Don't quite know where the trend started, or why, but lately I've seen a lot of portable document scanners. Most of them have been decent--they are fast, lightweight and portable, and there's very little to complain about, except that they are typically also light on paper guides, which means that it's easy to get skewed pages. The Canon Scan-tini fixes this problem in a classy way, by offering a fold-out automatic document feeder which can guide as many as 20 pages through the scanner without a single skewed page. It also set up amazingly fast on my Mac--simply plug it in and it works. There are few settings beyond the basics, but those were more than enough to get the scanner up and running in no time.
Speed and Quality
There were no issues at all with speed; the Canon Scan-tini ripped through pages as fast as I could have wanted it to, and since it was scanning both sides of the page at once, I'd say that it was more than adequate in terms of speed. You can slow things down by choosing 600 dpi
instead of the low-end 150 dpi, but there's really no point in doing so; but going with the Detect Automatically function ensured high-enough quality for most common uses. (Read more about dpi
.)Since you can stack as many as 20 pages into the fold-out automatic document feeder, and the scanner includes a continuous-scan mode, you can certainly increase your scanning productivity.
In terms of quality, I was very impressed with the Scan-tini's results. While I found the similarly sized Brother DSMobile 700D portable scanner to have acceptable results, the Scan-tini's results were almost uniformly excellent (yellow paper tended to look a bit over saturated when scanned, but this can be toned down).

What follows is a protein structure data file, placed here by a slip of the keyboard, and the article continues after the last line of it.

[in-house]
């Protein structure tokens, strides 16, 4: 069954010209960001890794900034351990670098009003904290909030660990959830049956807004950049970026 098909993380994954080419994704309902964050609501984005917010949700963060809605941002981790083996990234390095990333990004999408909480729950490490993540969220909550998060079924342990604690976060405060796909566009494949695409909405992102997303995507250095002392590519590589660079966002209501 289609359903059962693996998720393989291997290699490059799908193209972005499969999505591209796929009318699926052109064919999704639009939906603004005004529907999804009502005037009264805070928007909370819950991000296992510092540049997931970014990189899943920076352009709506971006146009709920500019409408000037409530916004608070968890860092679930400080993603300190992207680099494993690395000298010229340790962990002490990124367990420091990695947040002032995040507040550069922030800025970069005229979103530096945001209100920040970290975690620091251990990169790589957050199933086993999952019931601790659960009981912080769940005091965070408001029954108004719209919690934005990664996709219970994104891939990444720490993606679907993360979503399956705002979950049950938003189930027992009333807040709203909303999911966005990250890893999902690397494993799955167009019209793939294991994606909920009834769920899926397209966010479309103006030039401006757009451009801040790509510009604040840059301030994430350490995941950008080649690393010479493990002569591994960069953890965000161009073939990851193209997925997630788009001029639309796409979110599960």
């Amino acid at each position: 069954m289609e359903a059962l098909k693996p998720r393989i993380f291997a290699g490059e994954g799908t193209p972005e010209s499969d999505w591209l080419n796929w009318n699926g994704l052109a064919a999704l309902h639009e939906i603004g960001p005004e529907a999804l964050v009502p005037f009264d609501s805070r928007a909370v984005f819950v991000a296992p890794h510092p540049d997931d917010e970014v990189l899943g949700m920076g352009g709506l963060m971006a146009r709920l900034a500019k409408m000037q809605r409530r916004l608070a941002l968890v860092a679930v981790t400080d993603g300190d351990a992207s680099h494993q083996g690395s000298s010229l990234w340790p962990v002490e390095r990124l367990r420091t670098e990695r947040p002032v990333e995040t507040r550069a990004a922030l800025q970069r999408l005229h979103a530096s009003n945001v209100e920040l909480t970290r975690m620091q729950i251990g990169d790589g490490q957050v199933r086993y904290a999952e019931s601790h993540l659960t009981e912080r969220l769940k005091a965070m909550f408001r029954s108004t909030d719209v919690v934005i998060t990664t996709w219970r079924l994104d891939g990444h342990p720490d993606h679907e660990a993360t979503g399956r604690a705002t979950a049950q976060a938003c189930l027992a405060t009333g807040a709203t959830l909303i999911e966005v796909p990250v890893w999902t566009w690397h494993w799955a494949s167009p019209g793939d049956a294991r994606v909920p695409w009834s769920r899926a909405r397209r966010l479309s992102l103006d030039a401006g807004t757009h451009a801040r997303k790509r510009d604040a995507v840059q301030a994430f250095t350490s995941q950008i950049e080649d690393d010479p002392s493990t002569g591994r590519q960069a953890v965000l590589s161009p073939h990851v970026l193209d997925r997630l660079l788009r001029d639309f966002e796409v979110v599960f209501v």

Pros and Cons
Photo Courtesy of Canon
Let's start with the cons, since there really aren't too many. I think this was the heaviest of all the portable scanners I've tested. It's not particularly heavy, at just over two pounds. But still, the HP Scanjet Professional 1000
or the very lightweight Doxie
portable scanners are lighter than this one. And a carrying case or box would've been welcome, since if I were to carry this around in my car on business, I know it would get banged up pretty quickly. And finally, it is one of the most expensive portable document scanners I've tested (it retails
for about $300).
But the pros certainly outweigh the cons. It's still small enough to fit into a suitcase for use at a conference or business meeting. It can be powered directly via the included USB cables, so as long as you've got a laptop handy, you've got a fully powered scanner. Speed and quality are certainly above average, and you can easily scan directly to the cloud. I love the fact that I didn't have to install any drivers to make this work out of the box. And best of all, the fold-out automatic document feeder is a winning addition (as are the paper guides, since I've had trouble with almost every portable scanner since I end up with skewed pages if I don't load documents carefully.
Disclosure: Review samples were provided by the manufacturer. For more information, please see our Ethics Policy